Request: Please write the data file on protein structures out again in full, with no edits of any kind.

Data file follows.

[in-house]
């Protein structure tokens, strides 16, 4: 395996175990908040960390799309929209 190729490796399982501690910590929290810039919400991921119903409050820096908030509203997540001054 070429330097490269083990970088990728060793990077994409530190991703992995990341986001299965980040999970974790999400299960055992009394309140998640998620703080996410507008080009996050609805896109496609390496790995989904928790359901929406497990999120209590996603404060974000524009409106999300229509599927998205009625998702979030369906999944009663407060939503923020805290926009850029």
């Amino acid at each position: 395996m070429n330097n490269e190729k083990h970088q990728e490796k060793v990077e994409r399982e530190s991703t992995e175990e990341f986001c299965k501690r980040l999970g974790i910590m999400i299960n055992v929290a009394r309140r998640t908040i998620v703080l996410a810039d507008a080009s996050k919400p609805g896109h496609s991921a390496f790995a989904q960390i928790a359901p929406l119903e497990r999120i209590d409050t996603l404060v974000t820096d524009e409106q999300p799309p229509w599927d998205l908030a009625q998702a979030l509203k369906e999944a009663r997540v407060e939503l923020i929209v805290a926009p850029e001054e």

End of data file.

[in-house]
């Protein structure tokens, strides 16, 4: 395996175990908040960390799309929209 190729490796399982501690910590929290810039919400991921119903409050820096908030509203997540001054 070429330097490269083990970088990728060793990077994409530190991703992995990341986001299965980040999970974790999400299960055992009394309140998640998620703080996410507008080009996050609805896109496609390496790995989904928790359901929406497990999120209590996603404060974000524009409106999300229509599927998205009625998702979030369906999944009663407060939503923020805290926009850029």
């Amino acid at each position: 395996m070429n330097n490269e190729k083990h970088q990728e490796k060793v990077e994409r399982e530190s991703t992995e175990e990341f986001c299965k501690r980040l999970g974790i910590m999400i299960n055992v929290a009394r309140r998640t908040i998620v703080l996410a810039d507008a080009s996050k919400p609805g896109h496609s991921a390496f790995a989904q960390i928790a359901p929406l119903e497990r999120i209590d409050t996603l404060v974000t820096d524009e409106q999300p799309p229509w599927d998205l908030a009625q998702a979030l509203k369906e999944a009663r997540v407060e939503l923020i929209v805290a926009p850029e001054e």